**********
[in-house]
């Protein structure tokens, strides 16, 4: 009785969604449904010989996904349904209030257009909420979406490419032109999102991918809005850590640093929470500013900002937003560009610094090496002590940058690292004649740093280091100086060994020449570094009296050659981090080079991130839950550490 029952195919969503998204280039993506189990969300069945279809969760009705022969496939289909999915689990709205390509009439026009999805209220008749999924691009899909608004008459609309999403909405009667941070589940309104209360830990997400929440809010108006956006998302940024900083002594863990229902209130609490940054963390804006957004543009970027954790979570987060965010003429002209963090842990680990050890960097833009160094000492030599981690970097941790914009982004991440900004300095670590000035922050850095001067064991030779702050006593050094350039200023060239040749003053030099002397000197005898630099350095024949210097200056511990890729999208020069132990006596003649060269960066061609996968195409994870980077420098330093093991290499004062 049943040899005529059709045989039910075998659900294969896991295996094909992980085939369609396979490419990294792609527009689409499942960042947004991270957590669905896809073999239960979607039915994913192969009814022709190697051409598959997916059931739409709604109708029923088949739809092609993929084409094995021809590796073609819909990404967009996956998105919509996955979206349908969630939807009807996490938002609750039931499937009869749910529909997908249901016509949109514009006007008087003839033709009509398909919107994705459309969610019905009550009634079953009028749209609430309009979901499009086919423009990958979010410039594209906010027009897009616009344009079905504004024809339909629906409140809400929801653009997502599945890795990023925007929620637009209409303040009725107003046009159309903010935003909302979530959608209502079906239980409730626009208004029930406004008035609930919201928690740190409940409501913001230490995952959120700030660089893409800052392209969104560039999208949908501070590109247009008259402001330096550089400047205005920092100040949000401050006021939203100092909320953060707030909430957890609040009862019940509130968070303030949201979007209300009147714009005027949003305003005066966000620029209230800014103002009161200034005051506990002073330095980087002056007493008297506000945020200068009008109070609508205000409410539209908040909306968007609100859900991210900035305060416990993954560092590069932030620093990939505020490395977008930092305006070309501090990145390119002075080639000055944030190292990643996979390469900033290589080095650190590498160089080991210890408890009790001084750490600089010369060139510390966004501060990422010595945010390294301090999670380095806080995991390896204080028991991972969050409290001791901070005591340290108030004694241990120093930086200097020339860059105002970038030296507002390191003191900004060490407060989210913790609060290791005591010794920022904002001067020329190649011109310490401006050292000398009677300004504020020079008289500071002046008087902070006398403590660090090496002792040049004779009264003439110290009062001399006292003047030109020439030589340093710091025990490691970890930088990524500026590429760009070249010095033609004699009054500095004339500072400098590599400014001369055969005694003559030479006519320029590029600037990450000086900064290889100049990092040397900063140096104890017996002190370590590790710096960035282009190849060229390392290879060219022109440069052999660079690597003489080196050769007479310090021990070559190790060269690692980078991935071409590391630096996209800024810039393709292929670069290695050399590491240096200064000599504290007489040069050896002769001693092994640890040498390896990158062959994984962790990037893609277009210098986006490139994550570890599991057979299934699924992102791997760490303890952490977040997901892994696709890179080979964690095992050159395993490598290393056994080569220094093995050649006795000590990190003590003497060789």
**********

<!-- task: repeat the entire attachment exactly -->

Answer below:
[in-house]
């Protein structure tokens, strides 16, 4: 009785969604449904010989996904349904209030257009909420979406490419032109999102991918809005850590640093929470500013900002937003560009610094090496002590940058690292004649740093280091100086060994020449570094009296050659981090080079991130839950550490 029952195919969503998204280039993506189990969300069945279809969760009705022969496939289909999915689990709205390509009439026009999805209220008749999924691009899909608004008459609309999403909405009667941070589940309104209360830990997400929440809010108006956006998302940024900083002594863990229902209130609490940054963390804006957004543009970027954790979570987060965010003429002209963090842990680990050890960097833009160094000492030599981690970097941790914009982004991440900004300095670590000035922050850095001067064991030779702050006593050094350039200023060239040749003053030099002397000197005898630099350095024949210097200056511990890729999208020069132990006596003649060269960066061609996968195409994870980077420098330093093991290499004062 049943040899005529059709045989039910075998659900294969896991295996094909992980085939369609396979490419990294792609527009689409499942960042947004991270957590669905896809073999239960979607039915994913192969009814022709190697051409598959997916059931739409709604109708029923088949739809092609993929084409094995021809590796073609819909990404967009996956998105919509996955979206349908969630939807009807996490938002609750039931499937009869749910529909997908249901016509949109514009006007008087003839033709009509398909919107994705459309969610019905009550009634079953009028749209609430309009979901499009086919423009990958979010410039594209906010027009897009616009344009079905504004024809339909629906409140809400929801653009997502599945890795990023925007929620637009209409303040009725107003046009159309903010935003909302979530959608209502079906239980409730626009208004029930406004008035609930919201928690740190409940409501913001230490995952959120700030660089893409800052392209969104560039999208949908501070590109247009008259402001330096550089400047205005920092100040949000401050006021939203100092909320953060707030909430957890609040009862019940509130968070303030949201979007209300009147714009005027949003305003005066966000620029209230800014103002009161200034005051506990002073330095980087002056007493008297506000945020200068009008109070609508205000409410539209908040909306968007609100859900991210900035305060416990993954560092590069932030620093990939505020490395977008930092305006070309501090990145390119002075080639000055944030190292990643996979390469900033290589080095650190590498160089080991210890408890009790001084750490600089010369060139510390966004501060990422010595945010390294301090999670380095806080995991390896204080028991991972969050409290001791901070005591340290108030004694241990120093930086200097020339860059105002970038030296507002390191003191900004060490407060989210913790609060290791005591010794920022904002001067020329190649011109310490401006050292000398009677300004504020020079008289500071002046008087902070006398403590660090090496002792040049004779009264003439110290009062001399006292003047030109020439030589340093710091025990490691970890930088990524500026590429760009070249010095033609004699009054500095004339500072400098590599400014001369055969005694003559030479006519320029590029600037990450000086900064290889100049990092040397900063140096104890017996002190370590590790710096960035282009190849060229390392290879060219022109440069052999660079690597003489080196050769007479310090021990070559190790060269690692980078991935071409590391630096996209800024810039393709292929670069290695050399590491240096200064000599504290007489040069050896002769001693092994640890040498390896990158062959994984962790990037893609277009210098986006490139994550570890599991057979299934699924992102791997760490303890952490977040997901892994696709890179080979964690095992050159395993490598290393056994080569220094093995050649006795000590990190003590003497060789």